‘Performance and Television Space’, a one day symposium held at the University of Glamorgan on 20th April 2012, was the second in a series of three conferences organised by the research project ‘Spaces of Television: Production, Site and Style’. This AHRC funded venture, shared between the Universities of Reading, Glamorgan and Leicester, continues to investigate how material spaces of British television productions conditioned the aesthetic forms of television fiction produced in the UK from 1955-93. The programme drew on a wide resurgence of interest in television performance and how it can be influenced by a number of cultural, institutional and technological contexts and constraints. Organisers were pleased to welcome contributors with backgrounds in either academia or the television industry to help generate new understandings and readings of television history.
Christine Geraghty‘s keynote ‘Twitchy editing and careening cameras: the presentation of performance in Bleak House (2005)’ opened the event. Geraghty argued, in terms of the organisation of space, that Bleak House combines soap opera conventions with the language of the classic serial to create an interesting hybrid. Specifically Geraghty believed that the use of handheld cameras and frequent close-ups, a typical convention of the soap opera, added a new dimension to the classic serial performance that is traditionally captured through steady and observant camerawork. The close-ups for Geraghty are an integral element of the Bleak House performances as they draw out nuanced differences between Esther (Anna Maxwell Martin), whose expressions give clarity to her thoughts or responses, and Lady Dedlock (Gillian Anderson), whose enigmatic control of facial expression is designed to deny revelation of her feelings. This method of approaching performance was considered by Geraghty to be at odds with the BBC’s original 1985 adaptation of the Dickens classic, starring Diana Rigg, that placed far more emphasis on the spoken word and a respect for the lavish set designs rather than focusing on characters’ micro-gestures. This issue of hybridity inspired a thoroughly interesting debate that followed on from the keynote and a more detailed version of these discussion points can be found in Geraghty’s forthcoming BFI TV classics publication Bleak House.
In ‘Performing Studio Languages and Practices’, David Dunn’s ‘Inviting the camera in: the television frame as a space of drama and performance’ reassessed the precise function of the television frame as part of a performance. Douglas McNaughton’s ‘Performing Spaces: The Influence of British Actors’ Equity on BBC Studio Drama’ followed, arguing how the Equity union’s insistence on television performances to be recorded live inhibited aesthetic possibilities of studio-based drama. Lez Cooke concluded with ‘Spaces of Television: The Dining Room’ where a close textual analysis of dining room scenes from landmark texts demonstrated how editing is an integral part of television performance.
For ‘Community Performance’ Leah Panos’ examination of feminist performance space in ‘Rock Follies: feminism, performance and the television studio’ was followed by ‘Relationships between radical black theatre performance and television space as exemplified in Black Feet in the Snow (1974, BBC)’ where Sally Shaw explored the intersection between radical black theatre and television drama. To finish Julie E. Robinson in ‘“Views from an Iron Bridge”: A Musical World and the performance of Midlands’ regional identity’ analysed the influence a landscape has on the way regional narratives are presented.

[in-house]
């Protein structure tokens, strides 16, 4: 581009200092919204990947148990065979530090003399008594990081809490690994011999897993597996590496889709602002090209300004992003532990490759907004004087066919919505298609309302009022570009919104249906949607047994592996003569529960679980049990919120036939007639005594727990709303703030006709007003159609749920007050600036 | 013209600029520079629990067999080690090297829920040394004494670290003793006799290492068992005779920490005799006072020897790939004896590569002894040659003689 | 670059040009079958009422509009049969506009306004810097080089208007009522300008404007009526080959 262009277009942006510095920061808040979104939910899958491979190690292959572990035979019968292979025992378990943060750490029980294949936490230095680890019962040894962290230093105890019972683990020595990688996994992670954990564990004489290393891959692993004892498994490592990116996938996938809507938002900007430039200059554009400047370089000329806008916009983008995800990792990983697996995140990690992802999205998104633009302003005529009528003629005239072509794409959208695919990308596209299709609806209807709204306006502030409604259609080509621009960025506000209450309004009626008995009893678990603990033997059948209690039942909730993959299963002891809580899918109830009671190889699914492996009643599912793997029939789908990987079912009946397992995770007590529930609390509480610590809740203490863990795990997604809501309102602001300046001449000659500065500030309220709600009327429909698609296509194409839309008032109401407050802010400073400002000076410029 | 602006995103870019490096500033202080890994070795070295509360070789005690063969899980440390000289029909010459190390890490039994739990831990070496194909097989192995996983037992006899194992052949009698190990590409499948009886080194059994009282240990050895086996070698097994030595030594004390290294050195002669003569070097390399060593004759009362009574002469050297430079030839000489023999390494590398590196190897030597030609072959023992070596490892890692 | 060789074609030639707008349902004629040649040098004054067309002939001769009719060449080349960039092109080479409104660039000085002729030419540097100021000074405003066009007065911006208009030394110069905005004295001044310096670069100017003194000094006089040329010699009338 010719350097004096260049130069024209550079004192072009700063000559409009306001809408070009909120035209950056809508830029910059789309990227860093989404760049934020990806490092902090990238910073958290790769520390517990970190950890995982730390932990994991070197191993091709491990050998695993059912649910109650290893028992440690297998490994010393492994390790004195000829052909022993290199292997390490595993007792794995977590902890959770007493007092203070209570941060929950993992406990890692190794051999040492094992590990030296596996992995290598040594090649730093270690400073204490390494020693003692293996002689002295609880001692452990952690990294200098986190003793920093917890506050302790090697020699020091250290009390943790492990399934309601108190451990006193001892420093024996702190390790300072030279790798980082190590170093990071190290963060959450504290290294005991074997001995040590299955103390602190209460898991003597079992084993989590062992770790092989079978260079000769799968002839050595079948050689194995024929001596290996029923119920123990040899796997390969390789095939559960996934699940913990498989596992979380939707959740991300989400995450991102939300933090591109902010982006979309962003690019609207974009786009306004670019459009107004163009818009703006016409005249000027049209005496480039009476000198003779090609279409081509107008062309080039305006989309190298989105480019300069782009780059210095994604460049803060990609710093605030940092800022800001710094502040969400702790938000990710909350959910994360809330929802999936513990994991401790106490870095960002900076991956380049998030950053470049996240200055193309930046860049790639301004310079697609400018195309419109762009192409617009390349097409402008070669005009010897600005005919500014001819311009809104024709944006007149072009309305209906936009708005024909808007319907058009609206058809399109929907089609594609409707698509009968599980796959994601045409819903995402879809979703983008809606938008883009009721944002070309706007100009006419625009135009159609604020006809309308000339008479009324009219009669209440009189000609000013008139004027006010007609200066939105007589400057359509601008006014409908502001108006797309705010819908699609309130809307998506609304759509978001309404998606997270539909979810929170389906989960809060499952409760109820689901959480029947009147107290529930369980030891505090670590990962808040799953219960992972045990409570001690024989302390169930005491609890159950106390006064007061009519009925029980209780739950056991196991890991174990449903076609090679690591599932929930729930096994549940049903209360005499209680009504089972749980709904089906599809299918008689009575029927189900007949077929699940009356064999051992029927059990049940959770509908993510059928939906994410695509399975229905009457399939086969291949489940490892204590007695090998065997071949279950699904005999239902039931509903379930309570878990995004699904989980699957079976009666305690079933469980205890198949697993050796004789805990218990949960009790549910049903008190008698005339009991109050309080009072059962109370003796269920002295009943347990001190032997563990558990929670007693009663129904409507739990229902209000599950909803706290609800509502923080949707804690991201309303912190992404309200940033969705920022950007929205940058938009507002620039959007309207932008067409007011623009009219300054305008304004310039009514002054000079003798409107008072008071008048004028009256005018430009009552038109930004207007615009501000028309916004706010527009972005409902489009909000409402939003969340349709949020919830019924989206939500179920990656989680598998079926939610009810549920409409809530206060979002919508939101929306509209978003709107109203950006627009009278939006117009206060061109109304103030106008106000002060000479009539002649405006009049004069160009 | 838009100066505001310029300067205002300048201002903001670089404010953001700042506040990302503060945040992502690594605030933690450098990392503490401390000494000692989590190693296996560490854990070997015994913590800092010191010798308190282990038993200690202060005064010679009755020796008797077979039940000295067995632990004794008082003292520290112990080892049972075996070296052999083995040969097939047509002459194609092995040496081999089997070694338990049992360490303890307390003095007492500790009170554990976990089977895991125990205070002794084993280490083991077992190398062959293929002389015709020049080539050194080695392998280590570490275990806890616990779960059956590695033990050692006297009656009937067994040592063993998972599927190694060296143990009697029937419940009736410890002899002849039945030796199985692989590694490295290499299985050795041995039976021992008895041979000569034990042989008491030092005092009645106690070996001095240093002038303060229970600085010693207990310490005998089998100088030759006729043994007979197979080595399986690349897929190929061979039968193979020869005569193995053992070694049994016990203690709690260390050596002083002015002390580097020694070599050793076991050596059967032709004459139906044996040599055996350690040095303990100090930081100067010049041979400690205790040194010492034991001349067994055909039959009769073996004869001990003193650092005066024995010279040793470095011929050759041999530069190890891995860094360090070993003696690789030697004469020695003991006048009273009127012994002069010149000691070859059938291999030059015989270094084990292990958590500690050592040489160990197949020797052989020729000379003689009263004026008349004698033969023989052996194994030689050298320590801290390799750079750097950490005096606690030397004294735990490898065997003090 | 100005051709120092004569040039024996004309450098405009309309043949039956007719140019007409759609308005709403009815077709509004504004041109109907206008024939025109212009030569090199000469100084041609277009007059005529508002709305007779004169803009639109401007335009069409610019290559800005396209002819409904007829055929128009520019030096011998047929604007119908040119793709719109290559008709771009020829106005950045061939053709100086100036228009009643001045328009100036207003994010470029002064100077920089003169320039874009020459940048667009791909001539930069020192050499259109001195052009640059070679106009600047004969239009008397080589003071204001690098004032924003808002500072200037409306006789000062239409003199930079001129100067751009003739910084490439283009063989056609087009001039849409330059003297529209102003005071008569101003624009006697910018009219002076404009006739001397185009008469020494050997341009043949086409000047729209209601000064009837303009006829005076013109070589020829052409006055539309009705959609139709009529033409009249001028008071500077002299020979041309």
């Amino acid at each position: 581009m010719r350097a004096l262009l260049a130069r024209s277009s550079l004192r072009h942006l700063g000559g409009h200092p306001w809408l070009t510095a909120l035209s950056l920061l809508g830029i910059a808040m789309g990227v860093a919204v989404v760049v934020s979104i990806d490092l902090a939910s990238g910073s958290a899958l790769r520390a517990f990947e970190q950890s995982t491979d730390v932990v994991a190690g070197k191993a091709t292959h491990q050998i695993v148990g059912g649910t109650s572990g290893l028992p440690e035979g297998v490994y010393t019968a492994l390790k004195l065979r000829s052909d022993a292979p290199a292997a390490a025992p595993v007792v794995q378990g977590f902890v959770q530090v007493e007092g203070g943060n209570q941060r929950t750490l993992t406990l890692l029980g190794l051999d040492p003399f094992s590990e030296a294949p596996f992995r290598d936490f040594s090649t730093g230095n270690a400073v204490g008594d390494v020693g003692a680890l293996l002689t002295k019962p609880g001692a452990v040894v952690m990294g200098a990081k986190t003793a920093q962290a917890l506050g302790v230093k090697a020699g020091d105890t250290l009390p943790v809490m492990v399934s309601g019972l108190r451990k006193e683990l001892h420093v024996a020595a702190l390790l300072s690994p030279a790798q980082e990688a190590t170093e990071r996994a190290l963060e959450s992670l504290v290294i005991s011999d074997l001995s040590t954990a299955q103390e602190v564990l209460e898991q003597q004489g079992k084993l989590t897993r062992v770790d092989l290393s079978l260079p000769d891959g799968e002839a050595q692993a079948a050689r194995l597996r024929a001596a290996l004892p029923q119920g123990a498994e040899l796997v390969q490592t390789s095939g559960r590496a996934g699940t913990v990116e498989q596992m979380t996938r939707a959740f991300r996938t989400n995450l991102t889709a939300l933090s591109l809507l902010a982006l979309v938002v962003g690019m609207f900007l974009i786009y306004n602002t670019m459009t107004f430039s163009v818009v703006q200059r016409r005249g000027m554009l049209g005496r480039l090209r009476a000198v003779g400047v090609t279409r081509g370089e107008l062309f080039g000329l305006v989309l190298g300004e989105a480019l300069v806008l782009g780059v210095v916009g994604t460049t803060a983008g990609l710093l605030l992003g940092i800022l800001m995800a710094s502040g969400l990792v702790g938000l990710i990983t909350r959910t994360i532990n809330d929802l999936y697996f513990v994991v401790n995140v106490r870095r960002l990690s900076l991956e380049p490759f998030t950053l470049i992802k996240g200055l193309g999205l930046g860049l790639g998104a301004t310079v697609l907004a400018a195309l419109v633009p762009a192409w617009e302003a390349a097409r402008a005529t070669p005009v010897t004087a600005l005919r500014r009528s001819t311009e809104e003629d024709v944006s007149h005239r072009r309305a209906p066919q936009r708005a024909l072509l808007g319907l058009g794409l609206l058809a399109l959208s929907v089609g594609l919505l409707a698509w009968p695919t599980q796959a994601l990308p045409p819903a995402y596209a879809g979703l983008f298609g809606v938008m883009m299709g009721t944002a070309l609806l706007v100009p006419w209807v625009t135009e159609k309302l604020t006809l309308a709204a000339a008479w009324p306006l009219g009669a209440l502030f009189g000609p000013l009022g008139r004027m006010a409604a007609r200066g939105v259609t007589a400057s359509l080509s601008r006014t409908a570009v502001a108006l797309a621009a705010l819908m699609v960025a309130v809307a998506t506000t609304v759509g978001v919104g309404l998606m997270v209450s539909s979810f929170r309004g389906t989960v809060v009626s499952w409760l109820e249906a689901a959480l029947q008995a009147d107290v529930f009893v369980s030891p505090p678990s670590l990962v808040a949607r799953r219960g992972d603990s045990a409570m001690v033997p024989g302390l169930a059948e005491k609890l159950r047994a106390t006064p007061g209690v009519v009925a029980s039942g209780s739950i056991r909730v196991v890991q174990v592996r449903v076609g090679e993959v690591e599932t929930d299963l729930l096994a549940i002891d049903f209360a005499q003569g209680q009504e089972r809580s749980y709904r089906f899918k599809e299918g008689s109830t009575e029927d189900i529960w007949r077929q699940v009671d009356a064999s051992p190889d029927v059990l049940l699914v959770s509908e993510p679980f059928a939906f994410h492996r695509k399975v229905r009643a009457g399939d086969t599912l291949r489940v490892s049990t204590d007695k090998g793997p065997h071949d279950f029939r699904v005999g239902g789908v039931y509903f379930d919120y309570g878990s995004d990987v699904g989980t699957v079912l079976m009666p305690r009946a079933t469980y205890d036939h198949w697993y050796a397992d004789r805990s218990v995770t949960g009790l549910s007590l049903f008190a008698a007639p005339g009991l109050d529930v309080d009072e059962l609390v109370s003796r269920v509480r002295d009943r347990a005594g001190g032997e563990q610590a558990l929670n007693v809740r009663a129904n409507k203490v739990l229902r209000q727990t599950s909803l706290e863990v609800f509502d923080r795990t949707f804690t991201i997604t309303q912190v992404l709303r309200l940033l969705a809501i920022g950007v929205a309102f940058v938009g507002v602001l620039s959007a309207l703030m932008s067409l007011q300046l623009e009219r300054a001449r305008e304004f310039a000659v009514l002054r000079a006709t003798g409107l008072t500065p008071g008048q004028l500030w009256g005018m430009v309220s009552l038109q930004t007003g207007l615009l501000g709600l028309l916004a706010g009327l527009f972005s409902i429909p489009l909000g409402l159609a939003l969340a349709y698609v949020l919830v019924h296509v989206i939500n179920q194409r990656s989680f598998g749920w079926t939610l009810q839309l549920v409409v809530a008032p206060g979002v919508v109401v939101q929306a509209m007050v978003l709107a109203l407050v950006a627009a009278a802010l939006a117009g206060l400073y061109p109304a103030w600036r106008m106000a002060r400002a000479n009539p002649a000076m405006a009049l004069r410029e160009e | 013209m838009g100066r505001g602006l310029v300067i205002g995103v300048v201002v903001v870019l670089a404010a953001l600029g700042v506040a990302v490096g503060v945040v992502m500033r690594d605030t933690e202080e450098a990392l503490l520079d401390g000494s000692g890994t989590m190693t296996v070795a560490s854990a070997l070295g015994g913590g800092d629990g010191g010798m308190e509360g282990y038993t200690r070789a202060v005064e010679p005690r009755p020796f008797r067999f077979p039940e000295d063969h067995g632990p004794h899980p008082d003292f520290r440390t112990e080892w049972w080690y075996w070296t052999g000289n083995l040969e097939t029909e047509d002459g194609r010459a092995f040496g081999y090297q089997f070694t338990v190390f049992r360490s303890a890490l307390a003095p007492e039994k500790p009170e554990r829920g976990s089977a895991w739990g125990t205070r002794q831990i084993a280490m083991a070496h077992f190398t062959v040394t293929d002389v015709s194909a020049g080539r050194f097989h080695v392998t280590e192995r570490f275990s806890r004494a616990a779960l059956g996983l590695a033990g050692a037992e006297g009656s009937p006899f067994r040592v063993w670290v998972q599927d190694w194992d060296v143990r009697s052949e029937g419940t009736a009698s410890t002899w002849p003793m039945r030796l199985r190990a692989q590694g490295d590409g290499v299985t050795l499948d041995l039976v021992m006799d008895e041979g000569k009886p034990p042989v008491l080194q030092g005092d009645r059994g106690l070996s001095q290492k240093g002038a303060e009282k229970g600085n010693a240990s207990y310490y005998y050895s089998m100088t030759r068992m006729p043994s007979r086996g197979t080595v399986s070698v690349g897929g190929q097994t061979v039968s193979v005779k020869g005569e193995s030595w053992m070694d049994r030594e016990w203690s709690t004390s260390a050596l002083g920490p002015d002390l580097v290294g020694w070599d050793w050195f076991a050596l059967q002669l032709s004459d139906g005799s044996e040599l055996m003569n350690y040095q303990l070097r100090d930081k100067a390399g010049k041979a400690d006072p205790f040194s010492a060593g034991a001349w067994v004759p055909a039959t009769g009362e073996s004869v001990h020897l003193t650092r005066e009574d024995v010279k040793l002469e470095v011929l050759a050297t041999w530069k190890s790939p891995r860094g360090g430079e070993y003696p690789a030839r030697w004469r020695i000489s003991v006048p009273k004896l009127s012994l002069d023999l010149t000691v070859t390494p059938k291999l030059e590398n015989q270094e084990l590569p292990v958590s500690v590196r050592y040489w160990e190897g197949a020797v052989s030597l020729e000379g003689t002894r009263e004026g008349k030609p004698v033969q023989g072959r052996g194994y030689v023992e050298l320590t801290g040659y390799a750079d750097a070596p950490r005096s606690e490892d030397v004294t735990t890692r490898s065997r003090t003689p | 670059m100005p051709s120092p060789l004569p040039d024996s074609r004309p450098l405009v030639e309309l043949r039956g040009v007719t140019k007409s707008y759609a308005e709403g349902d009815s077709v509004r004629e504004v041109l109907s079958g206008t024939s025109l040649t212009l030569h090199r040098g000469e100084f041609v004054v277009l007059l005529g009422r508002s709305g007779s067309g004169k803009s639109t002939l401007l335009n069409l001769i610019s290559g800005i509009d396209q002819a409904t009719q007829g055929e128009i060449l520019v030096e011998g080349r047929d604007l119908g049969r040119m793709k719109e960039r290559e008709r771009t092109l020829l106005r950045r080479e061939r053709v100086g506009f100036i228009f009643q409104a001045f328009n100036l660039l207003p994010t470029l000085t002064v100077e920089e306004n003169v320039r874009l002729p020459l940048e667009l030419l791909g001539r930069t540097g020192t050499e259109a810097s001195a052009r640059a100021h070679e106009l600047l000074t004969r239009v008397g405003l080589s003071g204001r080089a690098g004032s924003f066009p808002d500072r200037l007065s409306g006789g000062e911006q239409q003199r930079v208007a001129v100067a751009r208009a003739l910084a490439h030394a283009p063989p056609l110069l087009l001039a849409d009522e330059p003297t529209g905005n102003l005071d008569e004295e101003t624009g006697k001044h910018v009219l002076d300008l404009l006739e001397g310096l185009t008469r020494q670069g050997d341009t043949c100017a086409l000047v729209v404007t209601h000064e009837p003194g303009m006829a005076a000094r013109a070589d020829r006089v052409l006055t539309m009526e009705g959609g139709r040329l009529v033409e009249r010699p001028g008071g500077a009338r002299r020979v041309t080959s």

Genre and Performance’ opened with Richard Hewett’s ‘Adventures in Space and Time: Regeneration Performance Style in Doctor Who’ that compared the different production processes behind the ‘classic’ and re-launched series. Billy Smart’s ‘Hunters Walk and Juliet Bravo: Representing rape in the studio police drama’ was followed by Ben Lamb’s ‘Going undercover: detectives, police officers and the infiltration of criminal spaces’ that examined the layering of performances within the depiction of undercover police work. Lastly Steve Blandford examined the importance of casting in his paper ‘Cracker: performance and casting issues’.
In ‘Theatrical Performance’ Amanda Wrigley’s ‘Performing Antiquity: Translating Ancient Greek Theatre Space and Practice to the BBC Television Studio’ explored how three BBC productions of Sophocles’ Oedipus Tyrannus incorporated performance styles of 5th century Athens. John Wyver’s ‘Performance from the Whitehall: the Brian Rix comedies in a “third space” of production’ analysed the largely forgotten live broadcasts made by the BBC from 1952-1969. John Izod’s examination of Brechtian satirical devices in ‘Alienating the audience: the Old Crowd (1979)’ was followed by Patrick Pilkington’s ‘Doubled Performances: engagement with Notions of the Courtroom as Stage in the Legal Drama’ where he looked into the changing role of performance in courtroom space.
The symposium concluded with an informal interview between project contributor Billy Smart and well-known veteran television actor Maurice Roëves whose long lasting career has spanned over fifty years in the British television industry. Notable performances discussed included Roëves’ portrayal of Hitler in the postmodern television play The Journal of Bridget Hitler (1981), Vincent Diver from the BBC Scottish-based comedy Tutti Frutti (1987) and his portrayal of Alexi in The Gambler (1968) alongside actress Edith Evans. Roëves discussed his influences and the techniques he employed within different production contexts, namely the transition from video to film, to provide an engaging talk that synthesised the themes of earlier papers to draw proceedings to a close in a fitting and thought-provoking manner.
Ben Lamb, University of Glamorgan